At this point the game may sound like most other shmups, and you would be right. The thing that differentiates Flowing Lights from the other games in this genre though is that it actually adds a puzzle element into the mix. This mostly comes from two areas. First is the aimed shots that I mentioned earlier. You could go in guns blazing, but in many situations there is a more elegant solution. To complete many of the objectives you need to make shots where you eliminate two or more enemies with just one shot. In a way this kind of feels like Pool as you are trying to figure out how to launch your bullets to hit multiple enemies at the same time.
The other area where the game differentiates itself is with the terrain. Many games in this genre utilize a flat playing surface where you don’t have to worry about how the terrain will impact the trajectory of your shots. This is actually a critical element of Flowing Lights. As you are playing on an alien world there are many peaks and valleys that you need to deal with. Your projectiles flow like a liquid so they will be impacted by the terrain. The game uses this to add many of the puzzle elements to the game. In many situations you need to aim a shot utilizing the terrain to hit an enemy.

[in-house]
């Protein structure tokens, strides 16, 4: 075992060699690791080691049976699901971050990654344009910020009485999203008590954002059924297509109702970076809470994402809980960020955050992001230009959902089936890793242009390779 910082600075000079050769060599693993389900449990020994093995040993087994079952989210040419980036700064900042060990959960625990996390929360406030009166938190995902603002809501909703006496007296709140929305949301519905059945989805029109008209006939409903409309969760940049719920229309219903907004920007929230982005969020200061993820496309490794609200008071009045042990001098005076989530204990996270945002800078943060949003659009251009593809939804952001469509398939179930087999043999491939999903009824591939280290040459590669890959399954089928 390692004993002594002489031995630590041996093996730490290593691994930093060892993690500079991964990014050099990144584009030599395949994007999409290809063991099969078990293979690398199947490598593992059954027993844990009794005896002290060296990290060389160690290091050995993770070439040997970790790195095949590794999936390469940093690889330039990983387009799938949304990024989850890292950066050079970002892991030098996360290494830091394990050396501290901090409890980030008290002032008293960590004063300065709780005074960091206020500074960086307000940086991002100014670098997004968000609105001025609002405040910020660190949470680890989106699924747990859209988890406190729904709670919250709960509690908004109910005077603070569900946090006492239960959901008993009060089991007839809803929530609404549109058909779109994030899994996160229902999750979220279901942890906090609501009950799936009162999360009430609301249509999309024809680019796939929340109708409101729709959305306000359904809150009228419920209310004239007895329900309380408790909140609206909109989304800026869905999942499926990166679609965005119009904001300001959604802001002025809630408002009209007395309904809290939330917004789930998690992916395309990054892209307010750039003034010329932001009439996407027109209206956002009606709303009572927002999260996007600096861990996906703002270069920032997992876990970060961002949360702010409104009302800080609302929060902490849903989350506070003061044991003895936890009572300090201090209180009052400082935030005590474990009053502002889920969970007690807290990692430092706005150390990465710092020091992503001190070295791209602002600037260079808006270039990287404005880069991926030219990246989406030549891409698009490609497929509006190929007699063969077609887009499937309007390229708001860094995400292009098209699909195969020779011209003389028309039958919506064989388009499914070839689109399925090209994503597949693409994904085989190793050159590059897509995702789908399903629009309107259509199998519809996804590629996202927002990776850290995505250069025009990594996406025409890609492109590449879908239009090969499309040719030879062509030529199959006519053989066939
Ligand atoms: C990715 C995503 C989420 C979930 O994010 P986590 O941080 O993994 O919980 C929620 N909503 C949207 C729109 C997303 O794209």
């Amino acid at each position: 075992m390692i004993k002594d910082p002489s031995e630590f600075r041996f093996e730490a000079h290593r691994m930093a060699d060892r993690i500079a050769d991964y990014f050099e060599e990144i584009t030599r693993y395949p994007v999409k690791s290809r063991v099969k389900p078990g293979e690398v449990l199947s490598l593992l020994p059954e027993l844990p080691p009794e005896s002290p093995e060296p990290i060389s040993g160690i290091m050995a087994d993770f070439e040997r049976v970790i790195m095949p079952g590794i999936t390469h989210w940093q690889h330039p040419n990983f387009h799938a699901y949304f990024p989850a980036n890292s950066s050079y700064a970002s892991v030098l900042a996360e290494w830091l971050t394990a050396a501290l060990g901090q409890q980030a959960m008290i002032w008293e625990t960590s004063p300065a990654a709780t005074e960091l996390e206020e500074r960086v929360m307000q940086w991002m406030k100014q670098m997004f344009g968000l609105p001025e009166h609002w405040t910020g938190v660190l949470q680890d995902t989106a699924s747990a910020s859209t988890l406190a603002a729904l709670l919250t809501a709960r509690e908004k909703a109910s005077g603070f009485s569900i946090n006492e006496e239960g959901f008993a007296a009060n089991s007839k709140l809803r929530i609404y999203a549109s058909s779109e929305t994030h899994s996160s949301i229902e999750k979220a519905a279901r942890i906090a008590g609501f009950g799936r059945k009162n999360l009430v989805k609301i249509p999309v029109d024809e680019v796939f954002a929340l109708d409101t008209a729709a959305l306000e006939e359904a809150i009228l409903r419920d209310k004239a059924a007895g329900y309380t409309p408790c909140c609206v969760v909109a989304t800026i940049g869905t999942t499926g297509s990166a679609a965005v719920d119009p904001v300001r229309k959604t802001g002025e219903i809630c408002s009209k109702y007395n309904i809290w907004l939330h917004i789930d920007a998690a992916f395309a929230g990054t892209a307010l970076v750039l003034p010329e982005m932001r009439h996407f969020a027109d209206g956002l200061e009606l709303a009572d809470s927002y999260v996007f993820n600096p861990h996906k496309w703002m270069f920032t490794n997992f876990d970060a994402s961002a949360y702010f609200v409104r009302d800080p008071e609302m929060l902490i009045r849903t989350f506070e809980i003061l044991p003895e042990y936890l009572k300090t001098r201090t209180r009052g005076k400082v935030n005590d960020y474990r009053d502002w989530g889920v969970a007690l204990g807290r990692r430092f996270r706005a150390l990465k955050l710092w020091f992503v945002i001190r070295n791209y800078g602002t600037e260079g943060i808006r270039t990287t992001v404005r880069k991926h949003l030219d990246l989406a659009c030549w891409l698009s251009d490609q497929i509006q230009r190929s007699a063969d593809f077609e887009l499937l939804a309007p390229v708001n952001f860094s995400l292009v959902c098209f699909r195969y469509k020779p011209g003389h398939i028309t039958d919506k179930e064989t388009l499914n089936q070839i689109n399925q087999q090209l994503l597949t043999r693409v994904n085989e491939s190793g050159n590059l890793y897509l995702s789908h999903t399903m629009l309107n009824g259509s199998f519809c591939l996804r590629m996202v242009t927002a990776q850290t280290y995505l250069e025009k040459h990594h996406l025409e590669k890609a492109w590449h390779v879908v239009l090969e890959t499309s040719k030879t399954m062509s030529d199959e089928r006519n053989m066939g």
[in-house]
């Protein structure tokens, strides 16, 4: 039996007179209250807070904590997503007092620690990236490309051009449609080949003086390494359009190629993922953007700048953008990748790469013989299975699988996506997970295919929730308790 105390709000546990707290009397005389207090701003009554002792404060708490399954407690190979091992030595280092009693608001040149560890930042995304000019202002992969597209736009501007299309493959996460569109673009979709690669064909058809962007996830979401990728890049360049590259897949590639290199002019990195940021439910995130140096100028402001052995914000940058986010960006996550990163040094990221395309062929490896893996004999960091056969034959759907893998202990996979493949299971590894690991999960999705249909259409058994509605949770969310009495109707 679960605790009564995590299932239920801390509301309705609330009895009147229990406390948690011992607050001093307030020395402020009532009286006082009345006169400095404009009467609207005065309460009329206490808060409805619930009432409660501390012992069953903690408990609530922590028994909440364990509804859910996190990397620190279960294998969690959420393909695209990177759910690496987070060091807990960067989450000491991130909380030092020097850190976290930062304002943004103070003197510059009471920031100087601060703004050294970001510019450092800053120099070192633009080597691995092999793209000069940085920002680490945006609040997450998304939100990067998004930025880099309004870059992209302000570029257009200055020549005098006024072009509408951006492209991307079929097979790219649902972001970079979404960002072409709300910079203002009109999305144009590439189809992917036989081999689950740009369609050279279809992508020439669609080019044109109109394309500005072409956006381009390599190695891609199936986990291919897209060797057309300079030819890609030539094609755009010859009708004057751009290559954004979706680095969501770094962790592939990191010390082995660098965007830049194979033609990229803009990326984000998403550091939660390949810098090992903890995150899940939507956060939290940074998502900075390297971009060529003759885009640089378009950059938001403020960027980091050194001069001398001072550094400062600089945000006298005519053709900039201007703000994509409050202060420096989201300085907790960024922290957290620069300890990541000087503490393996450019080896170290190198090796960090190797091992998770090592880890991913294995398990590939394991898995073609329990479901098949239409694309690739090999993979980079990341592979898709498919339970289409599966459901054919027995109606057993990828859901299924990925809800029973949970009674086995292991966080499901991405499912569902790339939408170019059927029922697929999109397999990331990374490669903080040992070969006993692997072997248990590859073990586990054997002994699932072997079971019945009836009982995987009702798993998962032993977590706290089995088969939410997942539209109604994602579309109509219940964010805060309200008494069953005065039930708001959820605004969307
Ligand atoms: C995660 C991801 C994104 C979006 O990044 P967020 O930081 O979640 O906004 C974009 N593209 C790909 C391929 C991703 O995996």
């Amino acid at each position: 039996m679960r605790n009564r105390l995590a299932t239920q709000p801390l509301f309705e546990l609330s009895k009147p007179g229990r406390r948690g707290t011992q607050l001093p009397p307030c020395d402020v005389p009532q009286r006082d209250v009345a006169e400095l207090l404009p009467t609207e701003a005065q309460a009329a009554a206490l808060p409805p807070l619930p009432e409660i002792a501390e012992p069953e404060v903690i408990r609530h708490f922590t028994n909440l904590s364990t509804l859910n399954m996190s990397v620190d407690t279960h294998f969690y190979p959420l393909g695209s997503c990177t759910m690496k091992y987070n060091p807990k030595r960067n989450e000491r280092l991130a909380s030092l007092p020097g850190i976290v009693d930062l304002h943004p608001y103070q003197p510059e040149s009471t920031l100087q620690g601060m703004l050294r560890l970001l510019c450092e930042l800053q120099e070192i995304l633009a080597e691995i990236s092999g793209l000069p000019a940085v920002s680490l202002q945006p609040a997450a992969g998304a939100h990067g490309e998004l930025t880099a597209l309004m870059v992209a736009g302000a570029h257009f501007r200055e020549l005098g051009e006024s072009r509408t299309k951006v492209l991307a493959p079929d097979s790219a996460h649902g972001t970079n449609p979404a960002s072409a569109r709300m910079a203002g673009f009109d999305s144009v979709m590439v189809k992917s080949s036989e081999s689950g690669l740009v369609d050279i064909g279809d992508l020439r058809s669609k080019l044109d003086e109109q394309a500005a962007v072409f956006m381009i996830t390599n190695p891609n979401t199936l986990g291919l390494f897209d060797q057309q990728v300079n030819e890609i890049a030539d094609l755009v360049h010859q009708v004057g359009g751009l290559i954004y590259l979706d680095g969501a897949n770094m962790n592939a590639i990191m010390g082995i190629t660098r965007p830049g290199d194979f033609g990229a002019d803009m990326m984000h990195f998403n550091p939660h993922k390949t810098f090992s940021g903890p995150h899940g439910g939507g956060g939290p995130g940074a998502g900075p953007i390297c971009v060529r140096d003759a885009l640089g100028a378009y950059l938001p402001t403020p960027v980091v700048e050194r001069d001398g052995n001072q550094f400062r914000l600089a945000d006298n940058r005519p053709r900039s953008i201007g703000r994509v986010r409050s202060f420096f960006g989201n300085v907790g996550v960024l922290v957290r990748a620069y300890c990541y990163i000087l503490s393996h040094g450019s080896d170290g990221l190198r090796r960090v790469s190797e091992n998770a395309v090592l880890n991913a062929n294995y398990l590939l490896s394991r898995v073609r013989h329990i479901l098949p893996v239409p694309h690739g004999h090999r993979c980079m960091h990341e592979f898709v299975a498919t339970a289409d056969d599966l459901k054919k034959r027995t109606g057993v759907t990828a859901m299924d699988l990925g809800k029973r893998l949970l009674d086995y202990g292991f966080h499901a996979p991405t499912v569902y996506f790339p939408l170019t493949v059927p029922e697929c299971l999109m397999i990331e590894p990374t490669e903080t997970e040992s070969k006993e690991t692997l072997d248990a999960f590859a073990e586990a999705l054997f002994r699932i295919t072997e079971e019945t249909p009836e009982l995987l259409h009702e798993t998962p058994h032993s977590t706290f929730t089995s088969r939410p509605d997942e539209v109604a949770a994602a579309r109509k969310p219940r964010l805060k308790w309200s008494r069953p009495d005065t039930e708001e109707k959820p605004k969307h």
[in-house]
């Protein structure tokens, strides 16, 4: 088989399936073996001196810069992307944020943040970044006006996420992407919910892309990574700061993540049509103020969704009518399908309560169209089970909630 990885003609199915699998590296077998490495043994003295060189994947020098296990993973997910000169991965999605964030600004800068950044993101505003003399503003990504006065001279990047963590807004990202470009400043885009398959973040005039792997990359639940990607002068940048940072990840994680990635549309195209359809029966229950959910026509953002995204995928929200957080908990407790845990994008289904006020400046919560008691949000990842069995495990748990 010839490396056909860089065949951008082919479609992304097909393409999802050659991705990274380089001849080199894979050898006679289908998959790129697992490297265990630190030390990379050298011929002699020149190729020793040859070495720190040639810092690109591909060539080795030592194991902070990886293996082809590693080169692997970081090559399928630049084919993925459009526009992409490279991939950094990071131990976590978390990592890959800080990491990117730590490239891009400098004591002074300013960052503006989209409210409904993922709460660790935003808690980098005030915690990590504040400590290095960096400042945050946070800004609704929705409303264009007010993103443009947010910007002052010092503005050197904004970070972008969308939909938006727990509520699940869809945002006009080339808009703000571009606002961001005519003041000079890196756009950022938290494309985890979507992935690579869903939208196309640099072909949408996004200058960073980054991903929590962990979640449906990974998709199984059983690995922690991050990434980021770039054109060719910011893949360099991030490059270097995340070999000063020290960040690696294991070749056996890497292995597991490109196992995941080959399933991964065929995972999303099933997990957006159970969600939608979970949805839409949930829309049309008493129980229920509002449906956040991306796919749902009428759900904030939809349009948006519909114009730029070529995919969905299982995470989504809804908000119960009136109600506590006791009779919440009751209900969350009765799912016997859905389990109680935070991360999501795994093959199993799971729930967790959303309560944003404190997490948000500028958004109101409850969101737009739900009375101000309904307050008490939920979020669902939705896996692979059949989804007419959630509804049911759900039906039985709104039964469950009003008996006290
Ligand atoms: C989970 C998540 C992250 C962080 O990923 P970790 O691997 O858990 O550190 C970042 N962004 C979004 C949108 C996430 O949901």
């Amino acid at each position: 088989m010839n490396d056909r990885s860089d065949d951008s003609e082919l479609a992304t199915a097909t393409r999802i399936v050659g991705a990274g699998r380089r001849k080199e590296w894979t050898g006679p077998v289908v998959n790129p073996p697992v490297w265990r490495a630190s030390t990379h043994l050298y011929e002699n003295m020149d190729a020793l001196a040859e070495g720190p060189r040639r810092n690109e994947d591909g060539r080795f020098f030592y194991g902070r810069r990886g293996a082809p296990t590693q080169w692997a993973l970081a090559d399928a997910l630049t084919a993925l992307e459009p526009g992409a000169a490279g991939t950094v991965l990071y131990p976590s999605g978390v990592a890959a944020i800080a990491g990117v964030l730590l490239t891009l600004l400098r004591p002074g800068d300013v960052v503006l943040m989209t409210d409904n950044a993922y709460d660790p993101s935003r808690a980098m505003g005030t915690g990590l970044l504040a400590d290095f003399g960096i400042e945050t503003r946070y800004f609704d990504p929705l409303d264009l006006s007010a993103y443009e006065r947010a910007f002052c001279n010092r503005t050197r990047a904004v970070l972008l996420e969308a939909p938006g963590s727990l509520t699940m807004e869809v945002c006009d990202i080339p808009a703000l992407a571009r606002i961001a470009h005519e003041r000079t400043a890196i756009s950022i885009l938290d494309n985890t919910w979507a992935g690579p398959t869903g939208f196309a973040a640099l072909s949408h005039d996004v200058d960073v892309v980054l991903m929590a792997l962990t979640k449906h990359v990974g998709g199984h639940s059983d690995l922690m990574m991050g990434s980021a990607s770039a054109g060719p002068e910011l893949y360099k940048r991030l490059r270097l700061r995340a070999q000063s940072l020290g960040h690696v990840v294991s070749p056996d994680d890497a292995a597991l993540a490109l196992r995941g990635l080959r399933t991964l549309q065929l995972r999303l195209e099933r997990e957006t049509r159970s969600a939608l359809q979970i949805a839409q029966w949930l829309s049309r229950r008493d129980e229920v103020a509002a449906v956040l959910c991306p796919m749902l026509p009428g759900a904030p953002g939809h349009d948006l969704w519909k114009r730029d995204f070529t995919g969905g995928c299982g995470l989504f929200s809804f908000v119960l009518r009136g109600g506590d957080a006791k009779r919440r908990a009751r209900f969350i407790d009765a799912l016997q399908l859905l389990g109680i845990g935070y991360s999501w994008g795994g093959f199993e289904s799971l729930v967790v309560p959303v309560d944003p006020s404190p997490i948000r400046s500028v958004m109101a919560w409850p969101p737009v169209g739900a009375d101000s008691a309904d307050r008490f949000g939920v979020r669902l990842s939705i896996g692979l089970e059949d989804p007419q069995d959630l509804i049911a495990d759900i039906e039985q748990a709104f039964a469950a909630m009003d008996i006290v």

Heading into the game I was kind of curious how the puzzle elements would work in a shmup game. The two genres are honestly quite different from each other. I was surprised that the puzzles mechanics actually work pretty well with the shmup mechanics. The game kind of switches off between the two elements. Some level sections prioritize puzzle solving while others focus on the shmup elements. As I mentioned earlier the puzzle elements honestly kind of reminded me of playing Pool. You have to line up your shots utilizing the helpful guide lines that tell you where a shot will travel. As you progress through the game you will also encounter different types of enemies which change how you approach a situation.